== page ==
A funny-weird (rather than a funny-haha) experience provoked today’s post. It sent me on a wild ride through the profoundly-hypocritical world of authoritarian Christian leaders. Today, let me show you what’s so hypocritical about them–and why that hypocrisy matters so much.
Everyone, Meet Joe.
Back in college, I had a part-time job helping campus groups find and rent movies for their events and meetings. Joe presided over that office like it was his private fiefdom. In a lot of ways, that’s exactly what it was. He enjoyed a great deal of power over his serfs. Initially, I took the job because he expressed fervent Christianity during our interview. (I didn’t yet realize what a red flag that was!) Very rapidly, I discovered myself working for a tin-pot dictator.
For a long time, Joe’s professed fervent faith meshed with his tyranny of that office. All the other managerial types on-campus seemed to think he was the bee’s knees. However, all his direct employees knew better. Half our jobs consisted of shrink-wrapping Joe’s world so he wouldn’t explode into shards of ridiculous commands, bizarre control-grabs, and sneering paternalism.
Eventually, his behavior grew bad enough that I politely but firmly quit out from under him smack in the middle of one of his attempted daddy-daughter lectures. Immediately, he tried spreading rumors that sweet, meek, mild, obedient, hard-working Pentecostal Cas had thrown a tantrum in his office, threatened him, and thrown large, heavy objects at him. YES! Luckily, nobody believed him.
This entire experience confused and concerned me. I really struggled with it. How could a fervent Christian be so mean and dishonest? The hand-waving Christians always offer at such times didn’t help at all, but it’d be 30 more years before I understood why.
Now, let’s fast forward to last week.
An Odd Foreword.
Like most modern Christian books do, this one features a lot of tra-la-la and hoop-de-doo before the book actually begins. Seriously, Christian books love their pregame warmups. This one includes a half-page dedication, a foreword, a preface, an author’s note, and an introduction.
Now, the book cover tells us who wrote the foreword, but I hadn’t paid much attention to that. But once I got into reading the foreword, my ninja whiskers tingled. It begins:
For nearly four decades I’ve been a pastor’s wife and volunteer in a church community that believes the Holy Spirit distributes spiritual gifts irrespective of gender.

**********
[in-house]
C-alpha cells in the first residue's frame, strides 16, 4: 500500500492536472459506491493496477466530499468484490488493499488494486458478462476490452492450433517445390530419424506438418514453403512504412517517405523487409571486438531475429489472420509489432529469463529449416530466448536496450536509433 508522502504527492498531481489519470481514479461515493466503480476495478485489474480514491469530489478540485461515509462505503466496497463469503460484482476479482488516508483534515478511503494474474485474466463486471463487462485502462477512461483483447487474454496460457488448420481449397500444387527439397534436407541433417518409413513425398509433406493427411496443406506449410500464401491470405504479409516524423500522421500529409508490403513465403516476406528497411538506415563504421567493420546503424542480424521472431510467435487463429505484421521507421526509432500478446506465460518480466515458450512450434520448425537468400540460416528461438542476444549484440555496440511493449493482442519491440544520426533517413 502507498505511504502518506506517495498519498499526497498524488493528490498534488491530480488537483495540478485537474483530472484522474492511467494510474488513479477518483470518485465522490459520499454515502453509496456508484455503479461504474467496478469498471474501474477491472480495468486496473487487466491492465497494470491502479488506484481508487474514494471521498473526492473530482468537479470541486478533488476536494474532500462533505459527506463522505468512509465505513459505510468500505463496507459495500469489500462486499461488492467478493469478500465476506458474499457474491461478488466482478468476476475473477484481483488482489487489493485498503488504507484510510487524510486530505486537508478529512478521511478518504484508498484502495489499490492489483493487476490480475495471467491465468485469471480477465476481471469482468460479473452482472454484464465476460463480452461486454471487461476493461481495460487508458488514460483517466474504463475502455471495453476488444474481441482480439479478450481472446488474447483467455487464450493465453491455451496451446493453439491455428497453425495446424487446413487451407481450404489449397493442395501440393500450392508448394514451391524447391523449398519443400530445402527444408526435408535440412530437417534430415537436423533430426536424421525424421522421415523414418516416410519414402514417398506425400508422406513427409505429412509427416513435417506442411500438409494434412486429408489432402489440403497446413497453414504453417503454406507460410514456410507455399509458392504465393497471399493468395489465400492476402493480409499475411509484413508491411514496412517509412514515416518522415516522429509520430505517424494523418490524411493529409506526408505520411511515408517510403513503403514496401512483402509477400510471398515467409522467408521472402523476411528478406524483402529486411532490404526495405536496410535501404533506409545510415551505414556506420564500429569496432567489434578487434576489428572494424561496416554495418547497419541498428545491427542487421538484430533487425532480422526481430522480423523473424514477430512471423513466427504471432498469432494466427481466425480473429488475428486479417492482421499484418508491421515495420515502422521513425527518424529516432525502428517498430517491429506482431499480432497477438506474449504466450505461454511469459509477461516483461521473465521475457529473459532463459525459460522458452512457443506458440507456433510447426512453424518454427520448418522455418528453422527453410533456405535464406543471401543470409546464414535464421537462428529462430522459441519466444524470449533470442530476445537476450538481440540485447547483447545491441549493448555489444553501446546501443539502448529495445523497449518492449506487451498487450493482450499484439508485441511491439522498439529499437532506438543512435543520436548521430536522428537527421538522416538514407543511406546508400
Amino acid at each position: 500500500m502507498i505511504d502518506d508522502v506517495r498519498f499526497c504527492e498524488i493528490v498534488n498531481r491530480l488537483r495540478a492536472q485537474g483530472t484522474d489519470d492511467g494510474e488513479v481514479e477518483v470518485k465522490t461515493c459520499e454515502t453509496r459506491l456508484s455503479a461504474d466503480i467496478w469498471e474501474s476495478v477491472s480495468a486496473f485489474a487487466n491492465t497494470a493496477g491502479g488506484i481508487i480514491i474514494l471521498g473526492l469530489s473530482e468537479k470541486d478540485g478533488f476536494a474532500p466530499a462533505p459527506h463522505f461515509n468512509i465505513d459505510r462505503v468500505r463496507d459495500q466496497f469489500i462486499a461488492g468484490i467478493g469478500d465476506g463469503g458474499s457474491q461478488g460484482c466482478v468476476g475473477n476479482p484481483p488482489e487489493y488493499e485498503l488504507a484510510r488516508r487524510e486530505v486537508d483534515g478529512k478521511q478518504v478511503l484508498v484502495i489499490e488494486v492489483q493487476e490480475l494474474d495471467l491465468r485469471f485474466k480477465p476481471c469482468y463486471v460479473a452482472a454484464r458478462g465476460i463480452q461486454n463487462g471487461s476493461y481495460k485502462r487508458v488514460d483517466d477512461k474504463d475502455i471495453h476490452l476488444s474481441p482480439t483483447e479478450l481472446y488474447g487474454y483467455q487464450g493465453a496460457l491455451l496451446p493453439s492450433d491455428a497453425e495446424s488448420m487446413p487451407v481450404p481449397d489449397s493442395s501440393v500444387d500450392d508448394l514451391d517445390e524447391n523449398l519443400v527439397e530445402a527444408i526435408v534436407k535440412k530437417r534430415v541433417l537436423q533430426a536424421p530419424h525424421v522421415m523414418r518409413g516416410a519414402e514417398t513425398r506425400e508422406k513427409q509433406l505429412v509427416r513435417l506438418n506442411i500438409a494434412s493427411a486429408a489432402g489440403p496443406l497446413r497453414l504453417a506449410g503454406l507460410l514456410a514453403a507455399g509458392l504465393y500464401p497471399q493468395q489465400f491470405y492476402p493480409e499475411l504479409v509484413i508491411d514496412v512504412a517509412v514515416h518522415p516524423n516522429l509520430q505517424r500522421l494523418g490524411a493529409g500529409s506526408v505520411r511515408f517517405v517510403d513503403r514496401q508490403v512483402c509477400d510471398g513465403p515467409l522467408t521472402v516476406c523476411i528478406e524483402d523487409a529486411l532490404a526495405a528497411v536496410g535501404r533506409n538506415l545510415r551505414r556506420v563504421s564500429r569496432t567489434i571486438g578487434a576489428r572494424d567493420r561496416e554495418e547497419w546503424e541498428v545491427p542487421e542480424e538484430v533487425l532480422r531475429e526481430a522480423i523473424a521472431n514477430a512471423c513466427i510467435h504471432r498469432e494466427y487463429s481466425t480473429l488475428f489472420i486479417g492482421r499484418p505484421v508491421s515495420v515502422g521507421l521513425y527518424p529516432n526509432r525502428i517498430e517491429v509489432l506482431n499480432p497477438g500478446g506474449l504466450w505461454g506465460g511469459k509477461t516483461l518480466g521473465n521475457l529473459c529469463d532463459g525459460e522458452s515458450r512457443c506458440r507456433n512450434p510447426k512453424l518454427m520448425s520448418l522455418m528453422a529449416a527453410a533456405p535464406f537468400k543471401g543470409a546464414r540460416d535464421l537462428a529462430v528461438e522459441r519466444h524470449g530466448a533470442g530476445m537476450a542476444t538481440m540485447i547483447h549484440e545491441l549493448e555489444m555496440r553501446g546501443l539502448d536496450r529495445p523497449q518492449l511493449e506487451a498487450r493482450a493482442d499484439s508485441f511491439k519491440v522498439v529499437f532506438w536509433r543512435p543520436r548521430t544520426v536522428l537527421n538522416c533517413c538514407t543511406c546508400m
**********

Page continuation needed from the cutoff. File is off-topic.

The writer of it goes on to describe the glorious egalitarianism she and her husband put in motion when they started Willow Creek Community Church in 1975. Since then, she says, she tends “to avoid jumping into debate because, frankly, it’s not a personal issue for me.”
“Honoring Women’s Stories.”
The foreword writer ended her odd little exercise by establishing her street cred as a fundagelical wife–see? SEE? She attends women’s conferences, supports women in leadership roles, performs those roles herself, and sings lullabies to babies! SEE?–and by thanking the book’s author for being so evolved:
Thank you, Jim, for recognizing Jesus’ revolutionary love for women, for honoring women’s stories, and for encouraging us to offer our full selves to God’s healing, restoring, redemptive work in this world.
It was very easy to append a phrase to this sentence: “… like my husband does.” That was very obviously where she was going.
Then she signed off and the significance of what I was reading hit me smack in the face:
Now I understood why this essay sounded so weird.
Remember Bill Hybels?
Bill Hybels, Lynne Hybels’ husband, found himself enmeshed in a very serious scandal last fall. The story exploded across the New York Times (NYT) in August 2018. This “superstar pastor” turned out to have a habit of groping and sexually harassing his female employees. He’d already stepped down a few months earlier, six months ahead of his planned retirement, when the first accusations began getting noised about.
A few days after the NYT story broke, Hybels’ hand-picked successors retired, along with the church’s entire board of elders, which included women.